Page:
Sunday, May 2, 2010

It's Just a Masquerade: An Essay on the False Self

I remember it being mid afternoon on Government Street and the busking business was not brisk. A couple of hours playing and I had pocketed just under three dollars. Calling it a day, I rolled up my mat and walked up the block to chat with Christian, a fellow busker who played the sitar. Originally from Quebec, Christian was now just another summer busker in Victoria, British Columbia. I asked him how he was doing (a social no-no in the busking community, but we were close enough to engage in the delicate conversation of coin). He and I had been busking on the same block often enough to become familiar strangers, so to speak. On that particular afternoon, Christian had fared less than I.

I should have worn a mask, he stated dryly, and not even played. I would've made just as much.

Christian's mask reference was directed to Darth Fiddler, one of many other buskers situated a few blocks up toward the inner harbour. Darth Fiddler was famous. People came from far away to have their photos taken alongside this Darth Vader look-alike, this daily fixture playing his fiddle atop the Victoria Inner Harbour. (Google him -- he's awesome!)

A mask, suggested Christian! Just put on a mask and join the fictional forces of Darth Vader, the Lone Ranger, Zorro, Batman! And life would go on just as well.

Here is the question:
Who is it that is not wearing a mask?

And here is the answer:
All of us are wearing masks in most vis-a-vis situations. In fact, masks are mandatory for societal survival.

Example: Masks are a must when purchasing big ticket items such as a car or house. Not strangely, spending big dollars demands an authoritative posture; and to respond in kind to such spending is the least a vendor can do to humour and honour a potential customer.

Another example: Who wants to listen and laugh with the real you, especially early in a romantic or other purpose relationship? Who are you really when you revert to your creature comforts? Or better yet, how do you really behave when you think/know that no one is watching you?
(Being ever ready and on guard and wearing a mask is the way to go when attempting to establish/solidify any interpersonal relationship.

Once upon a time in a place far away I wore a crisp white cowboy hat, a pleated and fringed shirt, a red neckerchief, boot cut blue jeans, and Rockytop green leather cowboy boots. During that time I sang mostly cowboy songs, Git Along Little Dogie, Don't Fence Me In, Happy Trails to You. In those busking moments I had absolutely transmogrified into a singing cowboy, and presenting that Old West front kept me in yodel da dee lunch money.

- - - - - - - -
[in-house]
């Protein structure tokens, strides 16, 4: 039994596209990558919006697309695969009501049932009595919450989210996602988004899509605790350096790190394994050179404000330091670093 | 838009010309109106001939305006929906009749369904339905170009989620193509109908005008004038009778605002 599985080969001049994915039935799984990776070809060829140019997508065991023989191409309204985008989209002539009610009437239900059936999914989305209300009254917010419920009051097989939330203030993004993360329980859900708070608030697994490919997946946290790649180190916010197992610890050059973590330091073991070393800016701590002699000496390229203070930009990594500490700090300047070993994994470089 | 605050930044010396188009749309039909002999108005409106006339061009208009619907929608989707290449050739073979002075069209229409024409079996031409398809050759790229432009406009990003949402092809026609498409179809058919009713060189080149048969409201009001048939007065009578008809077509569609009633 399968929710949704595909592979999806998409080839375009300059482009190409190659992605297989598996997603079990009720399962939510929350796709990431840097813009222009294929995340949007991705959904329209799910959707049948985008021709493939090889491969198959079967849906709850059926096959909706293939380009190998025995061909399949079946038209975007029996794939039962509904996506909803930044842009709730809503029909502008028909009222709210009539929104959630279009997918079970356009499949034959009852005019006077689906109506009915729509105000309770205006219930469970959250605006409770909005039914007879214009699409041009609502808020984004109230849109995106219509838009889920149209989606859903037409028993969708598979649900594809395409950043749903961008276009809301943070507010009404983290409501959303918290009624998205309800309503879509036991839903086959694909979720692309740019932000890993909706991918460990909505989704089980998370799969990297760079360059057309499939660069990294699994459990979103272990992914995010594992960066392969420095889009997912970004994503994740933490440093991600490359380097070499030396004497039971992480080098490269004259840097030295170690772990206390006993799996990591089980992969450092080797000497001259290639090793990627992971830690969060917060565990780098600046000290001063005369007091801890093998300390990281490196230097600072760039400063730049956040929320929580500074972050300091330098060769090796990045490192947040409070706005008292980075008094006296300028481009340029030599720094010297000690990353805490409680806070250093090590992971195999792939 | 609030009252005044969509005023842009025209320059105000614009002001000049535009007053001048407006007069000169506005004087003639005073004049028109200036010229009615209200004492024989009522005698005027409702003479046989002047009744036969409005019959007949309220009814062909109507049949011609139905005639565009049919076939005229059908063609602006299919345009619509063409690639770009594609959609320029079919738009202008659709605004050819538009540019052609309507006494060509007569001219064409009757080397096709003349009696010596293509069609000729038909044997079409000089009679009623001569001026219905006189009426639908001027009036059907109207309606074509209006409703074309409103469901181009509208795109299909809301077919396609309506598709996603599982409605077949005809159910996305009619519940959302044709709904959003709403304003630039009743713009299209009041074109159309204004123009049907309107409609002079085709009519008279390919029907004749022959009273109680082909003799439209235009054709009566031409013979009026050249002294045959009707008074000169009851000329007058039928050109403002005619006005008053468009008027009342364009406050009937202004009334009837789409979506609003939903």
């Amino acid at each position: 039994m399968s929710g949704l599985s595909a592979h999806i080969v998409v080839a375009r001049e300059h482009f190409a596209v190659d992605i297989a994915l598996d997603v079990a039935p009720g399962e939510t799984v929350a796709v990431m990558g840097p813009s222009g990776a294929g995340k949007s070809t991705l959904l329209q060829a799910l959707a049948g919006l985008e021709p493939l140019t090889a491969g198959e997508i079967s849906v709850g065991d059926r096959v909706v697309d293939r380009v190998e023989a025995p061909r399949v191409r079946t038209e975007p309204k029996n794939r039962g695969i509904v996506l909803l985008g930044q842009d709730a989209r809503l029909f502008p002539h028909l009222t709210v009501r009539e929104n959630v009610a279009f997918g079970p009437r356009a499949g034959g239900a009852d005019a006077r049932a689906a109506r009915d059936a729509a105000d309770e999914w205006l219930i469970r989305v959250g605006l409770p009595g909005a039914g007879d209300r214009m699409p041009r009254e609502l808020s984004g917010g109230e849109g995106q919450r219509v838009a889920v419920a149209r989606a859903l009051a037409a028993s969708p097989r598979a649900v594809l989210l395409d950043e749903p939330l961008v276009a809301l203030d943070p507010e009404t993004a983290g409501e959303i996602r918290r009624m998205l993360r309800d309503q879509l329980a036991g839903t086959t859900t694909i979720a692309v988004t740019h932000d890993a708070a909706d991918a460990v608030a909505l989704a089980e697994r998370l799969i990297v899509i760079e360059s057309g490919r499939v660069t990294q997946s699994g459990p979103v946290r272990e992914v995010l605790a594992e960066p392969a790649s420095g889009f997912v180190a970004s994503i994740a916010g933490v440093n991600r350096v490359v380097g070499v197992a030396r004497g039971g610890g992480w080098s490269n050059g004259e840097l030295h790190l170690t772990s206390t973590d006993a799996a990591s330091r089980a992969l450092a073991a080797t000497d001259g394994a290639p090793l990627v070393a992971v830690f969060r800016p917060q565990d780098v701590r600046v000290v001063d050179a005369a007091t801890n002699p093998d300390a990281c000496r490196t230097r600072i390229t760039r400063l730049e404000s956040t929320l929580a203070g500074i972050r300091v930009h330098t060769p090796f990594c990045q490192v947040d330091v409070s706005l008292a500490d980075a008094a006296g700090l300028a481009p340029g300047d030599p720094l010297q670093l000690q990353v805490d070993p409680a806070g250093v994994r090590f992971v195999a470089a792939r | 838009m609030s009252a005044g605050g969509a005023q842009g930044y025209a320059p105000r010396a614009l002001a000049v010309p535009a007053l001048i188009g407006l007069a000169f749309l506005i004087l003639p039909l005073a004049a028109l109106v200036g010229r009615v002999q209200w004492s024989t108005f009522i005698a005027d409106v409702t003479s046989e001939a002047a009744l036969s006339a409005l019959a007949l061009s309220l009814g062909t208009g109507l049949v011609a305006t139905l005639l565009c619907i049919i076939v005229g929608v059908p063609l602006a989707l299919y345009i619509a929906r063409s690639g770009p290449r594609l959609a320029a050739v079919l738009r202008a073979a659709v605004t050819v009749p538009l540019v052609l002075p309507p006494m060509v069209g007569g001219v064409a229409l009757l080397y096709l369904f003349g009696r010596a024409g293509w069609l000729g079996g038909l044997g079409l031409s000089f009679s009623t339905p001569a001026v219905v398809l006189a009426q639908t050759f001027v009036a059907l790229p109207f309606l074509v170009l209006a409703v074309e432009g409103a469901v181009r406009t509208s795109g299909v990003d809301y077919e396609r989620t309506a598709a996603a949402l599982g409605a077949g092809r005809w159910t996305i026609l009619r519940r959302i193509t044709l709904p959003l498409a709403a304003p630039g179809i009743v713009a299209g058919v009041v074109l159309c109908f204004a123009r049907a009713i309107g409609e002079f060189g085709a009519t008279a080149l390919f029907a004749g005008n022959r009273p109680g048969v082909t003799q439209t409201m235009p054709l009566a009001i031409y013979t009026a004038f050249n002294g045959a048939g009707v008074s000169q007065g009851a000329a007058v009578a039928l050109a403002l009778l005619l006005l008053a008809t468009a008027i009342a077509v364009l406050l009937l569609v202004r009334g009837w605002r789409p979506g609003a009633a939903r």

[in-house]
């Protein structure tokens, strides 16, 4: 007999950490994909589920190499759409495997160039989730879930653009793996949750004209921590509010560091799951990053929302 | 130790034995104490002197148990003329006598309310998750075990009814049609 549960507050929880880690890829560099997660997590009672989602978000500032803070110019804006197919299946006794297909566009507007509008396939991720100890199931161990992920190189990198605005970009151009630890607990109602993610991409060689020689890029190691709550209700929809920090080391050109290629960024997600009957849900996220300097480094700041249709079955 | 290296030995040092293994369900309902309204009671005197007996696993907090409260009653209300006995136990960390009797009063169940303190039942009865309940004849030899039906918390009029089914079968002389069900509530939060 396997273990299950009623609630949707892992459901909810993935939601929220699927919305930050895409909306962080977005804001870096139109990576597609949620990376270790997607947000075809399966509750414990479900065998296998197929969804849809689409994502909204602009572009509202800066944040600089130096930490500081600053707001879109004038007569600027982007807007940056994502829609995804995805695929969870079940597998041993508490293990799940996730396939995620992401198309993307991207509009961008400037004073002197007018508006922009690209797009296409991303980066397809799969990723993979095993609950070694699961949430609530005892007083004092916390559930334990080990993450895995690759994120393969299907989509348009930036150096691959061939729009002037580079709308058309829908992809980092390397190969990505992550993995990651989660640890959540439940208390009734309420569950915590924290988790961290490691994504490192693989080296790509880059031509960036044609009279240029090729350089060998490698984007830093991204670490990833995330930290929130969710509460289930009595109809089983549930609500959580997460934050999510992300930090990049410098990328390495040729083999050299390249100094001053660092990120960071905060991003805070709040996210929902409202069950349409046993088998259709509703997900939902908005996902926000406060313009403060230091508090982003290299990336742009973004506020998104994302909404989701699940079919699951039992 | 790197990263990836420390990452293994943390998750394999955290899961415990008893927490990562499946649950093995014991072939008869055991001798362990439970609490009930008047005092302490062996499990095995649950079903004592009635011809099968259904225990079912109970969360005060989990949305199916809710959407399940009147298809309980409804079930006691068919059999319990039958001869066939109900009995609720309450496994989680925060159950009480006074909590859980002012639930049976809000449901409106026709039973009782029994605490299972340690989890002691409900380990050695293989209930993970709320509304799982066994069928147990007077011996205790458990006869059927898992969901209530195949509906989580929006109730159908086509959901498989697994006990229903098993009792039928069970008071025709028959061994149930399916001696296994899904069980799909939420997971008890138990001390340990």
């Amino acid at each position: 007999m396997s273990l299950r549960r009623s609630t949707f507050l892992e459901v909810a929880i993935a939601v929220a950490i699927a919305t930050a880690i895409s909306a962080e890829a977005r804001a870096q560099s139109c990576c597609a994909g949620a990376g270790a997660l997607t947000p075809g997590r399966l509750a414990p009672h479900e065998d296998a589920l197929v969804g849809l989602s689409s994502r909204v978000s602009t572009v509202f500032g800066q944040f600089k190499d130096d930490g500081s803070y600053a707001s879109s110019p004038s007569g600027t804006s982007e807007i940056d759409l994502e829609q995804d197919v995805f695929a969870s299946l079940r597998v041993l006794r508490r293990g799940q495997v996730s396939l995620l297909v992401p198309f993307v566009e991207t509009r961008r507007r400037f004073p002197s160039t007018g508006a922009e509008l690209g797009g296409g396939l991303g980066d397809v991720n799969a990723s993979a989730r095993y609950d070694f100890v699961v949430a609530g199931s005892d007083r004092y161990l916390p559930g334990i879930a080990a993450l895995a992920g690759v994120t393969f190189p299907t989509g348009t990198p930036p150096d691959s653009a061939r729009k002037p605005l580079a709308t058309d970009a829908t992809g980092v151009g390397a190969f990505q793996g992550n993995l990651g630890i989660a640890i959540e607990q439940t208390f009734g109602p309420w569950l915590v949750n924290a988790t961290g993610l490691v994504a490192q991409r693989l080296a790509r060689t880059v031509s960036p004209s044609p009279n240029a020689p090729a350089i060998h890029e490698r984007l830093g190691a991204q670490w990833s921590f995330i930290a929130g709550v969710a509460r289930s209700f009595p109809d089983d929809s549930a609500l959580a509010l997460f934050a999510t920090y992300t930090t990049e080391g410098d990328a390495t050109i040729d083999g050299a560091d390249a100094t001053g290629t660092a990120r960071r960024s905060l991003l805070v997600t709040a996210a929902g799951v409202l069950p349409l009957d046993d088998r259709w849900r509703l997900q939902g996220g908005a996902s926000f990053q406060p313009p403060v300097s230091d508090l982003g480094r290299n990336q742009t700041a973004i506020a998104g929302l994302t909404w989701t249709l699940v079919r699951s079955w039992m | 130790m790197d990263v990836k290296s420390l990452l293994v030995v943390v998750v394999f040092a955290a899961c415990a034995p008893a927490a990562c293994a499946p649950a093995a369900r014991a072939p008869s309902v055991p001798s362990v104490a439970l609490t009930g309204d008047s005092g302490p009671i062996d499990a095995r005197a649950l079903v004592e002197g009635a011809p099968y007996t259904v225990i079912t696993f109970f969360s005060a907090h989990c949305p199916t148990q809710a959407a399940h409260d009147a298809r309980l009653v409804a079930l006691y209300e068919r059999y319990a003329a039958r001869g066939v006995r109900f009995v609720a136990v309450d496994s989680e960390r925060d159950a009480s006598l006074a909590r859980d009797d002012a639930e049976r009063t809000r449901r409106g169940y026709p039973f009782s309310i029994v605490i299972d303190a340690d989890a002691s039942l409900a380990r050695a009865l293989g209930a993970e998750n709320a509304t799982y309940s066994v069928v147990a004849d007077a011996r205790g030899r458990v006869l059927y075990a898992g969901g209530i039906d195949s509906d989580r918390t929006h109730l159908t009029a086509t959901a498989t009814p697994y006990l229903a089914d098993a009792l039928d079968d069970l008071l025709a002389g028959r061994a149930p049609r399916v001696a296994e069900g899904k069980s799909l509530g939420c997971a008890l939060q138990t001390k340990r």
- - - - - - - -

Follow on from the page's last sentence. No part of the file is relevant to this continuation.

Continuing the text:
Nowadays on the busk, I tend to dress down: t-shirt, hiking shorts with lots of pockets, hiking boots. Rarely do I wear a hat, though most buskers insist there is more money to be made when donning any type of chapeau.

While busking I've met many people for whom despair and ennui have long since punched out any enthusiasm for even the most weak attempt at a pretentious appearance. Call them what you like: Dregs, beggars, bag ladies, druggies. They are down and out and have doffed their masks.

I knew a Sociology professor, Clem, who was famous for donning a mask on his first semester class appearances. Typically, on the first day of his first year Sociology course, forty or so of his students would flock into class -- and Professor Clem was always, by design, late. In the meantime, while the seated students waited for their professor, some looking at their watches, some sneaking looks at others, some snacking, some snoozing, some chatting, a maintenance man wearing the blue university union coveralls would arrive and empty the wastebasket and wipe off the chalkboard. While doing so, the maintenance man would make such comments as Professor Clem is late again, I see ... oh well, you likely don't care much and besides, I could probably be teaching you a thing or two until he gets here.

Some of the students were polite, some were not, and the maintenance man would exit shortly after all the comments were heard. Within moments, Professor Clem would arrive without the coveralls -- no longer glozing as the maintenance man. At that precise moment, all those students in the class would have unwittingly doffed their masks!

We are whom we present. We are but a macedoine life cut of emotions and issues and circumstance. Most of us are able to wear a mask and can, therefore, present a false self momentarily. Donning the occasional mask makes us more respectful of ourselves and of others.

So when you're feeling frowzy -- don a mask!


  1. The topic you chose to discuss is certainly a very interesting topic. To me, it relates to the topic of "truth and truth telling". I think about masks and truth often, and have come to the conclusion that is all contextual.

    Ha, it's all contextual! (What kind of conclusion is that?!)

    It's kind of like wrapping things up with the statement: it's complex.

    I'll give this more thought. (To be con't...)

  2. Frank Zappa said that adult life was like high school with money. Some might scoff at that remark from the father of some Valley Girl but I like it a lot. Nothing alienates us from one another like money does, and what a word 'alienates/alienation.' I think that has something to do with masks! We sell our souls to keep up the pretence of an economic system that is pushing us over a cliff. (this post from Ken, perhaps refered to as 'anonymous.').